In a process that started in the 1960s, scientists from four different academic fields came together to study tropical coral with funding support from the National I nstitutes of Health in a venture some derided as “pointless.” This research, however, led to the development of coralline bone grafts, which are compatible with the human body and cause no immune reaction, and are now widely used to treat bone injury and deformity. In 2012, this research received one of the first Golden Goose Awards – an award designed to recognize the benefits of federally-funded research by highlighting studies that might sound unimportant, but have led to major research breakthroughs and significant societal impact.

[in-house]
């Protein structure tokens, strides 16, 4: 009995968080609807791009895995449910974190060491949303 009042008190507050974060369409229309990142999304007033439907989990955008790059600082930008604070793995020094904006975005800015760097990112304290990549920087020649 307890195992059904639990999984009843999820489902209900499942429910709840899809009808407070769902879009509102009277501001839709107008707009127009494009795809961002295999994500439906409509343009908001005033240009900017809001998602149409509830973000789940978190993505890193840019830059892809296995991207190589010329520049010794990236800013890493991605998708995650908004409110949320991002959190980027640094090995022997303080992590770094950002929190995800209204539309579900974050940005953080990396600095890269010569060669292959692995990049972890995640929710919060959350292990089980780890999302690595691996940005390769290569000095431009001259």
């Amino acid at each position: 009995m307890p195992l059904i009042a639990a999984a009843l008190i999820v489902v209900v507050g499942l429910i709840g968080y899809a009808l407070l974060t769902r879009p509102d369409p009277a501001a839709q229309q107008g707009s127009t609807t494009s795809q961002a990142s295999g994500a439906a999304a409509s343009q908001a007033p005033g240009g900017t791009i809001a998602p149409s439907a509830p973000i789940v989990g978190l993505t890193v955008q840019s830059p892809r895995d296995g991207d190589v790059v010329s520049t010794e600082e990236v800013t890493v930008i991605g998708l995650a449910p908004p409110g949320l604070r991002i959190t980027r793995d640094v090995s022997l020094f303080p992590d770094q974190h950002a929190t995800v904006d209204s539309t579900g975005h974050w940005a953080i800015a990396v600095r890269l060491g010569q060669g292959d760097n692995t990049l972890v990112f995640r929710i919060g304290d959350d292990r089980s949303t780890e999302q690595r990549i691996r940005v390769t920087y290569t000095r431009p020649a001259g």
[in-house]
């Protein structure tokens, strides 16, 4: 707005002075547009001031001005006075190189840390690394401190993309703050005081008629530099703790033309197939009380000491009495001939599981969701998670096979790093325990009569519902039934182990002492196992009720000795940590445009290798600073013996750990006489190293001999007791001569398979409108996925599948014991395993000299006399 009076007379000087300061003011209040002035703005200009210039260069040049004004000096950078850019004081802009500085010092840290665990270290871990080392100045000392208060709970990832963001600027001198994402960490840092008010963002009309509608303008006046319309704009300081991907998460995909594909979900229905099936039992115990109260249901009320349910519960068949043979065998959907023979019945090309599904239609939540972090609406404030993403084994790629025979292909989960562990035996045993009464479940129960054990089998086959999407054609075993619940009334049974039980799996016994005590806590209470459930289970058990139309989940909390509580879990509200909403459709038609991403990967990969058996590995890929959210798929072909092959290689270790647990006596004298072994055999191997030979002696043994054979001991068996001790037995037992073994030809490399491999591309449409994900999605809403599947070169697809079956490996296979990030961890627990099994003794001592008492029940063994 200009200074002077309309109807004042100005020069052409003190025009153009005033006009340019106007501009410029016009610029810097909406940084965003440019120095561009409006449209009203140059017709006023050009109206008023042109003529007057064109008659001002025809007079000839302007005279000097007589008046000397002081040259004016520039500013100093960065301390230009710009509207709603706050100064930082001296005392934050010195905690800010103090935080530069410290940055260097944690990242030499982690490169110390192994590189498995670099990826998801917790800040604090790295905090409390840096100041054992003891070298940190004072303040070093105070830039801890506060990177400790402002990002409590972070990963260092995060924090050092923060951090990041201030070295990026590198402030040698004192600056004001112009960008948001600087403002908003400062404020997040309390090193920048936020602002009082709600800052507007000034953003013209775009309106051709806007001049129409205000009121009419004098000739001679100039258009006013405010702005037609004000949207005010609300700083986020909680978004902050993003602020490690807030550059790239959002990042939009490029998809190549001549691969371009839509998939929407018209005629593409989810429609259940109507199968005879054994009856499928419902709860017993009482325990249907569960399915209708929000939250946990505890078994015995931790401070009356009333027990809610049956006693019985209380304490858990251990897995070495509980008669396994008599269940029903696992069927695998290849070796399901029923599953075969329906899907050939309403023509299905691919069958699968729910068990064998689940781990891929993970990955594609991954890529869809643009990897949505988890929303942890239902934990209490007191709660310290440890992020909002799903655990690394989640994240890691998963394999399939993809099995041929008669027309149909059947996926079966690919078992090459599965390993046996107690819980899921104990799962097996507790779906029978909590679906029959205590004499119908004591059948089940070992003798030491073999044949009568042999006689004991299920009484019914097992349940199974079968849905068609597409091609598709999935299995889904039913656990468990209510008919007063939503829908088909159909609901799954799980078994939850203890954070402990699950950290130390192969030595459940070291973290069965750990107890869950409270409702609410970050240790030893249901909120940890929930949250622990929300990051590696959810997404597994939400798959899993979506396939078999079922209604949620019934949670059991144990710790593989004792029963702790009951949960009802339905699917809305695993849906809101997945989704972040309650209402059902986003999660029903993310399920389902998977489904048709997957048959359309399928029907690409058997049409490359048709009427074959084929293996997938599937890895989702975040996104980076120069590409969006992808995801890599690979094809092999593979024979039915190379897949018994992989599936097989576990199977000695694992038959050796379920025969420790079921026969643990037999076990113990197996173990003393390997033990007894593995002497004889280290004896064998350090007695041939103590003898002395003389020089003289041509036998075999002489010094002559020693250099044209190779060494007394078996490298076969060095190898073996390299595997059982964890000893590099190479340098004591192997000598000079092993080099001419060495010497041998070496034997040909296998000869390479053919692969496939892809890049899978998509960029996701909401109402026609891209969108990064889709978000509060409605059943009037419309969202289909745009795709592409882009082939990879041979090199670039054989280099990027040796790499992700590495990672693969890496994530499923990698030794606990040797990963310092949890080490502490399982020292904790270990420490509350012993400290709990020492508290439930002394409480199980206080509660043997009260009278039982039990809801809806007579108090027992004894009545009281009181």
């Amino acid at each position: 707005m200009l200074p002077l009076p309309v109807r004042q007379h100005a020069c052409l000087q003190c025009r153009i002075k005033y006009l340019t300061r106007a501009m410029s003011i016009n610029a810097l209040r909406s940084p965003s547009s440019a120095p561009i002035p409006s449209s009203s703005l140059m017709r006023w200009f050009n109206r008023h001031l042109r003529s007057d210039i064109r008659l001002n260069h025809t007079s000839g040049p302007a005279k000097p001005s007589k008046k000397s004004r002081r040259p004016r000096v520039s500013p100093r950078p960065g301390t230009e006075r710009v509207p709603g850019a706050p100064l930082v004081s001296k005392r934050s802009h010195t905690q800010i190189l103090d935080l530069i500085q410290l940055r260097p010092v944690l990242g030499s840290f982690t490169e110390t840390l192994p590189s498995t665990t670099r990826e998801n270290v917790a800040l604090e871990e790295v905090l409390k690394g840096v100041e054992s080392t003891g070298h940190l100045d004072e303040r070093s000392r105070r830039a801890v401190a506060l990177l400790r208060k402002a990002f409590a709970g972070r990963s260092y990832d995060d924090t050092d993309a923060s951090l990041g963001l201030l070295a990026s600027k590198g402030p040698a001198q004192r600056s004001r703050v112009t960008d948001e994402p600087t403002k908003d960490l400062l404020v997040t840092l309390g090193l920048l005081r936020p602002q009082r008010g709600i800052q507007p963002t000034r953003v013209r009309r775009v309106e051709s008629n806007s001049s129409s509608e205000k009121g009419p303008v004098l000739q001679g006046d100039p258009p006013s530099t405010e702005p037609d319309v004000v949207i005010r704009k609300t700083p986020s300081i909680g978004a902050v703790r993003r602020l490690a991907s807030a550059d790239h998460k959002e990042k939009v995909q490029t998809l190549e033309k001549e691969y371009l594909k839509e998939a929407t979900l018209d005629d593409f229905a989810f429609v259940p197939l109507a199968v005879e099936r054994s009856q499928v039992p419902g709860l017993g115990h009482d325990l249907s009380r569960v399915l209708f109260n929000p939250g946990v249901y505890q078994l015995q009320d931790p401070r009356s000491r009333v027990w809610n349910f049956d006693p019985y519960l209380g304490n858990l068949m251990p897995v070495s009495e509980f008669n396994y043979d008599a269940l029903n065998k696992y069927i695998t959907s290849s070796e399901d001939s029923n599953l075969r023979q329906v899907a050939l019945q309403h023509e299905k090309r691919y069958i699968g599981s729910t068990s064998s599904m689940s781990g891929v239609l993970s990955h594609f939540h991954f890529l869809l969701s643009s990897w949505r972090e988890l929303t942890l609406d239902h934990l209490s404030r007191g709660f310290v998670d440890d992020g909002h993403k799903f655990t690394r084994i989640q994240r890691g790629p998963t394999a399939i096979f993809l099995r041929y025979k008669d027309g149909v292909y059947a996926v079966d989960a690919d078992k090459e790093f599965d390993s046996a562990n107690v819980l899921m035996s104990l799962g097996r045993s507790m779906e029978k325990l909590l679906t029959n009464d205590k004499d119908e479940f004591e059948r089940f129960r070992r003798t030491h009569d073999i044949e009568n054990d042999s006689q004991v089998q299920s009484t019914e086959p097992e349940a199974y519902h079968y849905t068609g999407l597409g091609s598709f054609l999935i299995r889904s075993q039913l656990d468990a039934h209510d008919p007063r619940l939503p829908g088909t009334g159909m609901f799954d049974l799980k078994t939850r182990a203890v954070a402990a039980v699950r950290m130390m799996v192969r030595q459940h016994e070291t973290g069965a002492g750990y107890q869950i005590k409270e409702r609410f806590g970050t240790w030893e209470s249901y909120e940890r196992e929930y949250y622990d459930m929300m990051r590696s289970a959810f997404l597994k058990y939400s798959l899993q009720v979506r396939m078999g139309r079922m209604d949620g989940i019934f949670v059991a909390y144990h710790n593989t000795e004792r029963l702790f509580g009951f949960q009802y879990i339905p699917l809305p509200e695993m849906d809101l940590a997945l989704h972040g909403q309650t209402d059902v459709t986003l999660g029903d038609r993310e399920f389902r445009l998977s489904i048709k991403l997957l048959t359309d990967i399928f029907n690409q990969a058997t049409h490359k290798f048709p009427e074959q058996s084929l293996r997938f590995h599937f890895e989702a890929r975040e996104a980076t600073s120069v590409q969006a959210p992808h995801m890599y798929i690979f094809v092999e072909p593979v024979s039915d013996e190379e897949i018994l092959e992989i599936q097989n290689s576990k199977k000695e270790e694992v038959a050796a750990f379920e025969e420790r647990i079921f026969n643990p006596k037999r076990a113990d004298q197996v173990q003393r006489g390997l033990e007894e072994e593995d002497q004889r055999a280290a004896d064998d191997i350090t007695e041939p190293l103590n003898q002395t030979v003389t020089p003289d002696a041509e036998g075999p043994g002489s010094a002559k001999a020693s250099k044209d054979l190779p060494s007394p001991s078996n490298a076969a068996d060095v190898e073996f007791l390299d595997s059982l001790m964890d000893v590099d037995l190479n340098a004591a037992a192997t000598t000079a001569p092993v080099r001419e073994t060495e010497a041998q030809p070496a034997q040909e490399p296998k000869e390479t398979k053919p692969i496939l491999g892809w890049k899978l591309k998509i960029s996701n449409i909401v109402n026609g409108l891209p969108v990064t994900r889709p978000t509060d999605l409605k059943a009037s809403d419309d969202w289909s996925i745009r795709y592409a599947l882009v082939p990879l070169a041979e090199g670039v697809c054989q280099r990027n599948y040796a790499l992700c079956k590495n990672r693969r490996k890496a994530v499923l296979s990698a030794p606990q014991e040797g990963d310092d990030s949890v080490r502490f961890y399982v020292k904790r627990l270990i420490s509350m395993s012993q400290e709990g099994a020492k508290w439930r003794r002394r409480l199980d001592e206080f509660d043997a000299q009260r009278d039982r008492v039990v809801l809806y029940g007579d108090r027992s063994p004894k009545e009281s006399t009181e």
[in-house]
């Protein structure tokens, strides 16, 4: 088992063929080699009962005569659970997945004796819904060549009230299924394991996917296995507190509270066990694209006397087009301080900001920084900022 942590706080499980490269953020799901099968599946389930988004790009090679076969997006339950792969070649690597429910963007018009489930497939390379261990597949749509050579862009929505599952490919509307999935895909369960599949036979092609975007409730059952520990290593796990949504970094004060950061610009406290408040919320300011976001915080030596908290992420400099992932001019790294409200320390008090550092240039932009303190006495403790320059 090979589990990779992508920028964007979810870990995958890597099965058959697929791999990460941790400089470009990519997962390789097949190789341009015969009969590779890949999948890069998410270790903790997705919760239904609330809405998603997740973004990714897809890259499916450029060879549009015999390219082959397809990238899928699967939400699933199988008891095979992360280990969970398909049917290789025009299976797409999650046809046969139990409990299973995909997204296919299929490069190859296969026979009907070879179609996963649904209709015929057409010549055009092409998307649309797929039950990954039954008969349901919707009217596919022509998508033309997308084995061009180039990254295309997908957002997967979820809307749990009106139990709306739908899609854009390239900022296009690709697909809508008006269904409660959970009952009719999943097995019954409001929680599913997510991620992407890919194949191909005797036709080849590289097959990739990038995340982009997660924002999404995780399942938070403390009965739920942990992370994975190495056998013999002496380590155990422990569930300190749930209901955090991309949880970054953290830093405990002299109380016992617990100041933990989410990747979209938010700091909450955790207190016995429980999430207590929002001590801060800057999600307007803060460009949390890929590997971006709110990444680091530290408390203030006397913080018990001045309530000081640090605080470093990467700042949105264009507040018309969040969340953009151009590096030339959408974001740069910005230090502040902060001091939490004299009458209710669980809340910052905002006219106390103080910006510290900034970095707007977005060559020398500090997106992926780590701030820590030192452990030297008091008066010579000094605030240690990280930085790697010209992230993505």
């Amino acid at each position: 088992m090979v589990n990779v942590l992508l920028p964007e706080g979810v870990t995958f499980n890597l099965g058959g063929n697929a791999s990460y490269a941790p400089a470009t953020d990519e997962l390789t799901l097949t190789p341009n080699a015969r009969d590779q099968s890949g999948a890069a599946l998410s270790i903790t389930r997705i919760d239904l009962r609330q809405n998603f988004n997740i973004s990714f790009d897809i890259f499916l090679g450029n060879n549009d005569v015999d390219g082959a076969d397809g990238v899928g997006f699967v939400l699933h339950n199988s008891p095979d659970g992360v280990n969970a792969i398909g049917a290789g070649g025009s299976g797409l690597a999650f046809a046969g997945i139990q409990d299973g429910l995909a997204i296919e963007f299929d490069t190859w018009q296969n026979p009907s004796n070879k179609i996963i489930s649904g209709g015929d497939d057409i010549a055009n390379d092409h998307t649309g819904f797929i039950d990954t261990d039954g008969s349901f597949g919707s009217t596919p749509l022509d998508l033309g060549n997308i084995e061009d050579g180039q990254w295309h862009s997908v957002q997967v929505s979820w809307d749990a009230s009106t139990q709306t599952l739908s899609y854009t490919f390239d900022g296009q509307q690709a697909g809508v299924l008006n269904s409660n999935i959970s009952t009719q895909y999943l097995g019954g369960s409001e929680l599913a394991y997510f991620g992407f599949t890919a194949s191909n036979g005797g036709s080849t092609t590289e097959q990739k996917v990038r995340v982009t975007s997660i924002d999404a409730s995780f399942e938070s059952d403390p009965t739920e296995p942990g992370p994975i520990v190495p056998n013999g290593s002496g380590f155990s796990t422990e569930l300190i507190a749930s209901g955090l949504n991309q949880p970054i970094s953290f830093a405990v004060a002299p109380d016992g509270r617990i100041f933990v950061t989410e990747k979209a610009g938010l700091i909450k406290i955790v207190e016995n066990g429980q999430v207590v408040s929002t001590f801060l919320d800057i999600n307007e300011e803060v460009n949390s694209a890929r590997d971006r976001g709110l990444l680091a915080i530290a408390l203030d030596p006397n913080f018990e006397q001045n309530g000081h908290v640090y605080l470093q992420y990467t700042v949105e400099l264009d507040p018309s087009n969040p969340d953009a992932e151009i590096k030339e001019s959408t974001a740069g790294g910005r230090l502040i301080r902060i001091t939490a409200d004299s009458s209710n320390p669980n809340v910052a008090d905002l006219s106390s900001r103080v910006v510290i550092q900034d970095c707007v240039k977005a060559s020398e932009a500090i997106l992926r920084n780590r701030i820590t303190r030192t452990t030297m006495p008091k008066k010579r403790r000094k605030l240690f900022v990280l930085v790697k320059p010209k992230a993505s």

Scrutiny of scientific research was exemplified through Senator William Proxmire’s (DWI) Golden Fleece Awards, which, from 1975 to 1988, targeted federal funding that Senator Proxmire deemed wasteful. Representative Jim Cooper (D-TN-05) sought to reverse this legacy with the creation of the Golden Goose Award, which has received strong bipartisan and bicameral support and, in an annual award ceremony, recognizes researchers who have conducted seemingly obscure, federally-funded studies that led to breakthroughs ranging from life-saving medications and treatments to major technological advances related to national security, energy, the environment, communications and public health. The 7th Annual Golden Goose Award Ceremony and Reception will be held on Thursday, September 13, 2018 at 5:30pm ET in Washington, D.C.
To learn more about the Golden Goose Award and past awardees, visit https://bit.ly/2xFoPYw.